The HathiTrust Digital Library (HDL) is a spin-off of the Google Books Library Project. It was founded in 2008 by the Committee on Institutional Cooperation and the University of California system.[8] The collections of these university libraries were digitized by Google and then combined by HDL. The digitization by Google has been the subject of a separate lawsuit.

HDL's main objective is the long-term preservation of the collection. Member libraries may order replacement copies of works if "(1) the member already owned an original copy, (2) the member's original copy is lost, destroyed, or stolen, and (3) a replacement copy is unobtainable at a fair price."[3] The HDL main functionality is full-text search. When search results are found in works in the public domain, the work is displayed online, and so are works for which the copyright holder has granted permission. For other works, only page numbers and the number of search results per page are shown. In addition, the HDL makes its collection available to students with print disabilities by offering them secure system access for screen readers. The collection of works available to print-disabled students through HDL is often larger and easier to navigate than those offered through most university student disability student services offices.[1]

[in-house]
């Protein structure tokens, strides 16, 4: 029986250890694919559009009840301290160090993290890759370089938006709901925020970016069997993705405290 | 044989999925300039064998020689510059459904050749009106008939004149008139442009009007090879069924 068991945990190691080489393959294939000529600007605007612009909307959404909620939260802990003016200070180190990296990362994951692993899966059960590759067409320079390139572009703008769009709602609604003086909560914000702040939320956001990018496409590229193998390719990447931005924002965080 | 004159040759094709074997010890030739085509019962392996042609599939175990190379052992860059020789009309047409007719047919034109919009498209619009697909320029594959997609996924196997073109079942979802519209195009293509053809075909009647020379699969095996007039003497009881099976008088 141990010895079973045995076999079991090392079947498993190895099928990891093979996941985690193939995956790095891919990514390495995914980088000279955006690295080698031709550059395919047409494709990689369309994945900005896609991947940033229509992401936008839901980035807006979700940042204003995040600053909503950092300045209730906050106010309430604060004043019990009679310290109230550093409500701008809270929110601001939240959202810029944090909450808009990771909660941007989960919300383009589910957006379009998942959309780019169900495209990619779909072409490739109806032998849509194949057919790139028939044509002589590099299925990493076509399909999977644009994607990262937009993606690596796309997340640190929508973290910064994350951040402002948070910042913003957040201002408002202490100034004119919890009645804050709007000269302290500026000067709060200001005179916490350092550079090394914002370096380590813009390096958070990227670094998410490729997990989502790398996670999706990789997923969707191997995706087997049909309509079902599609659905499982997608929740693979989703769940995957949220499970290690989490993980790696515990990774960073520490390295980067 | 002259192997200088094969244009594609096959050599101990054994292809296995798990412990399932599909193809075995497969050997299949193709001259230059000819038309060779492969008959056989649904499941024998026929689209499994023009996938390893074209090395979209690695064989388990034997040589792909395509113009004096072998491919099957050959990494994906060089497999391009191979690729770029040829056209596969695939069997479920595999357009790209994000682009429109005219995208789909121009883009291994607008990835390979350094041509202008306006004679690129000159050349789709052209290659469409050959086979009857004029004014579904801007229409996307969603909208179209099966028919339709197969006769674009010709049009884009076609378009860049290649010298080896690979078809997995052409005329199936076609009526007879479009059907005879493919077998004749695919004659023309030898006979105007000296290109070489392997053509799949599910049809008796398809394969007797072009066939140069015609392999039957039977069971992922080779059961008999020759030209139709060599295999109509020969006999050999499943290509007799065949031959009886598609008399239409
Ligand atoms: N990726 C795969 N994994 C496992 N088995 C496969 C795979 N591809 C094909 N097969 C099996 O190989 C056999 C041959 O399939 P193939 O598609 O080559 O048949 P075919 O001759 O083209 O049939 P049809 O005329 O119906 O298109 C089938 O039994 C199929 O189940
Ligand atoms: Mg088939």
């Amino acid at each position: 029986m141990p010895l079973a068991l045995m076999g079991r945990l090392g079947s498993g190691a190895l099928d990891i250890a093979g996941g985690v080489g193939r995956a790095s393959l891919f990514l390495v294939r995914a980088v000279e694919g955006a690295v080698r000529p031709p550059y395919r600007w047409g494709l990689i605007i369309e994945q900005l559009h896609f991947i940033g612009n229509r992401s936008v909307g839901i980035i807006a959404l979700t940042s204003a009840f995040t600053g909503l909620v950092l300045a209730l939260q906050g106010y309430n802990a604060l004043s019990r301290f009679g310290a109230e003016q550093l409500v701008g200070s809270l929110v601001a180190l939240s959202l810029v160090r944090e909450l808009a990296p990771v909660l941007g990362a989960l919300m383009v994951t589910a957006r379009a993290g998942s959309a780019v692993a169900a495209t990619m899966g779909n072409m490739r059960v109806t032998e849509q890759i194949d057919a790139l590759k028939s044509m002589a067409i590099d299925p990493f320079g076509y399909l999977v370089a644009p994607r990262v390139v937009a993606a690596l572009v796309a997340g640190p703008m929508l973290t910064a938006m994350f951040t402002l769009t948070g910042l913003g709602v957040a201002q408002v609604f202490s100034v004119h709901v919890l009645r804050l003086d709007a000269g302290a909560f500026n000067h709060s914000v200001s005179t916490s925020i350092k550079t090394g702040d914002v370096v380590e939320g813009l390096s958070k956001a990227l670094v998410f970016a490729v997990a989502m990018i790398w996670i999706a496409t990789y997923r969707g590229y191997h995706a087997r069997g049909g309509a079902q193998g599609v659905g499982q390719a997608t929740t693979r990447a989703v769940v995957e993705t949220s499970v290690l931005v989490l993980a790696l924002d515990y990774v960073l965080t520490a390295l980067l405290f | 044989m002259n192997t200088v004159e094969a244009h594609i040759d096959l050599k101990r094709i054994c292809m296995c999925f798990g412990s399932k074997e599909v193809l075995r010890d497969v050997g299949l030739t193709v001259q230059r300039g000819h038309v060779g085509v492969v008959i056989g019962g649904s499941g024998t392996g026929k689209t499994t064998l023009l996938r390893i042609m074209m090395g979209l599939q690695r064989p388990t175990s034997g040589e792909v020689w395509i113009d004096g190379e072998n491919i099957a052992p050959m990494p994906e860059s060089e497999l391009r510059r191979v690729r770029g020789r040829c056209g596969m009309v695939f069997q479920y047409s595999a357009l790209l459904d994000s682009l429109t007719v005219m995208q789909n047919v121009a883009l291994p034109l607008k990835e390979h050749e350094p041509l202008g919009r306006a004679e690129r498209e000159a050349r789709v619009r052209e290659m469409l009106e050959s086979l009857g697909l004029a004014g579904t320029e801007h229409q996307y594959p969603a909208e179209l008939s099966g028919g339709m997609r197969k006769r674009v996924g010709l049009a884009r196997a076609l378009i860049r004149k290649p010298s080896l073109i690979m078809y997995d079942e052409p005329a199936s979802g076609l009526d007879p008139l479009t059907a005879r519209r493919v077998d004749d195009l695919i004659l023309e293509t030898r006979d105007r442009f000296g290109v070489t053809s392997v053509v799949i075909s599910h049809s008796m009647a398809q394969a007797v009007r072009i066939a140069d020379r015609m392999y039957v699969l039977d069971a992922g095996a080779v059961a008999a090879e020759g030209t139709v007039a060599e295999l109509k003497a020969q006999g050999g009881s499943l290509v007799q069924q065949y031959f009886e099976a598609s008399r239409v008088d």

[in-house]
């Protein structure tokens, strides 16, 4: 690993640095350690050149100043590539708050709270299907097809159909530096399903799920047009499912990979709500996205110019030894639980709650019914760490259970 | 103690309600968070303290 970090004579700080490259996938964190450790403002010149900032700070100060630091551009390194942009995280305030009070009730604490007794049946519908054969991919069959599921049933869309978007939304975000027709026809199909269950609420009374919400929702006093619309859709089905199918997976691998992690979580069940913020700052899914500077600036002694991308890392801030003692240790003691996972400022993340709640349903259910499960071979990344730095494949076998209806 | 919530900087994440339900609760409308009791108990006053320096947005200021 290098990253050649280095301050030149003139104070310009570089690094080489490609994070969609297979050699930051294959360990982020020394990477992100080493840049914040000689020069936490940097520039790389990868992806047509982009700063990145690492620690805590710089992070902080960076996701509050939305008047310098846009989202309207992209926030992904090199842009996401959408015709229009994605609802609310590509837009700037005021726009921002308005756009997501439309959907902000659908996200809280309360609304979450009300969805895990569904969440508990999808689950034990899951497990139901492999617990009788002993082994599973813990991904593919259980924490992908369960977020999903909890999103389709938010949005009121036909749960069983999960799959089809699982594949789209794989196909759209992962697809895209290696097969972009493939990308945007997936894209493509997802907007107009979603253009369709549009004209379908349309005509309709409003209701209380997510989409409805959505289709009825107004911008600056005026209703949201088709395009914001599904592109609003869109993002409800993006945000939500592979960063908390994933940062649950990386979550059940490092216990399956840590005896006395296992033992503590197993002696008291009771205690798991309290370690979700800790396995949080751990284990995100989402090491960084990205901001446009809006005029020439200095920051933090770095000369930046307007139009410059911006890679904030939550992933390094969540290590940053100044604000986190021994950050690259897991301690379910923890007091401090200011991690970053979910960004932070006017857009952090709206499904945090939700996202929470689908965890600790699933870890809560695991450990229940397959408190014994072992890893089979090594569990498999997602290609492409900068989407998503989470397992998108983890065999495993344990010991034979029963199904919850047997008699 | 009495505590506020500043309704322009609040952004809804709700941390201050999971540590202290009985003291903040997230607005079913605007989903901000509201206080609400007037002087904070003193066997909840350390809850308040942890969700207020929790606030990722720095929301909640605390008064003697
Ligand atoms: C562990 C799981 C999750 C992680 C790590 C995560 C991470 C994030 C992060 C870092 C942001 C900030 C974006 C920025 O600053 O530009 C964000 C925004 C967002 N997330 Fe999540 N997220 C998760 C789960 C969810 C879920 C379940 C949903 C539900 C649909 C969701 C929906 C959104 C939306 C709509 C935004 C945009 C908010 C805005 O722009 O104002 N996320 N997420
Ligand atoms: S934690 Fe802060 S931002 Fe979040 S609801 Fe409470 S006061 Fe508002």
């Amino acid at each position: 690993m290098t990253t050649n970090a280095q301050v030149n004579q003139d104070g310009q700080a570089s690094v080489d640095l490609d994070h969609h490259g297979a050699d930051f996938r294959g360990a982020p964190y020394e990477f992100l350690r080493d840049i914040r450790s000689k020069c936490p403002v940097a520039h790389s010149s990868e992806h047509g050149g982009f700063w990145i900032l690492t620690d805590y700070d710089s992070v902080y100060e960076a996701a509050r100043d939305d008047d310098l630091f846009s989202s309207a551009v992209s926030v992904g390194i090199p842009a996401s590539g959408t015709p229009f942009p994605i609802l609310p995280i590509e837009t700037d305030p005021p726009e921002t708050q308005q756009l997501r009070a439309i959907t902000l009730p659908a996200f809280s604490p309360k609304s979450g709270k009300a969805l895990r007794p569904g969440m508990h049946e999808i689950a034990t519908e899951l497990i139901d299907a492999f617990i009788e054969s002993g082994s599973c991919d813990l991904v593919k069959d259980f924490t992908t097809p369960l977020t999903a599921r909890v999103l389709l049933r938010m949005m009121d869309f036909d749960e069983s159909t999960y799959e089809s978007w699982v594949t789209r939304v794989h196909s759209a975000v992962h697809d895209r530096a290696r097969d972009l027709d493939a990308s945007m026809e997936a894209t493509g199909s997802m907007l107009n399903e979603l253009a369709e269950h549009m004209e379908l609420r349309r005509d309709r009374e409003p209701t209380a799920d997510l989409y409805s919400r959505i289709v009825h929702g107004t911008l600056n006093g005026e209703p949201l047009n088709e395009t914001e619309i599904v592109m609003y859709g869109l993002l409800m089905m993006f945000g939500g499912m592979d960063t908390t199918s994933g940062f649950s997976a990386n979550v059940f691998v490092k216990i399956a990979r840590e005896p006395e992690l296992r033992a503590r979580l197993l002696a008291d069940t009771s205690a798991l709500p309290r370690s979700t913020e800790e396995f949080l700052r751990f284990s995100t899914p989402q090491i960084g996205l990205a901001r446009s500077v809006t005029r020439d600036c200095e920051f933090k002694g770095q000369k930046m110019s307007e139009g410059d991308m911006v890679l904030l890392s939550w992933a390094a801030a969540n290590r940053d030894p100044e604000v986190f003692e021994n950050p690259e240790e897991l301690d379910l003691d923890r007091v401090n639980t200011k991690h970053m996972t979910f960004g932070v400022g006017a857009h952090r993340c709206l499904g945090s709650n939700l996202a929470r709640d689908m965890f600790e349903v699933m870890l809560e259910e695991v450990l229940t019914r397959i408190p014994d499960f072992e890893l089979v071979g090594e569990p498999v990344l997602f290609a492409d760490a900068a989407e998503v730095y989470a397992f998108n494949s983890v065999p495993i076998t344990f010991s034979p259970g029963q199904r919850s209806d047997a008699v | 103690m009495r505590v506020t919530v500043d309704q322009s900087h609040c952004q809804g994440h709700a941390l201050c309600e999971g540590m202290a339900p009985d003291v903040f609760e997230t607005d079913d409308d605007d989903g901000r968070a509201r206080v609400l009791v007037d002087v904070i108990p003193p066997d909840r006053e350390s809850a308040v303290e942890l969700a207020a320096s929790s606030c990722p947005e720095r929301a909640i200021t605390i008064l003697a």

Additionally, the University of Michigan library administers a project to identify orphan works.[9] An orphan work is a copyrighted work whose owner cannot be identified or contacted. The Orphan Works Project focuses primarily on works in the HDL. The project originally planned to automatically publish suspected orphan works after a 90-day notice. This plan was never implemented and was suspended indefinitely after the complaint in this case was filed.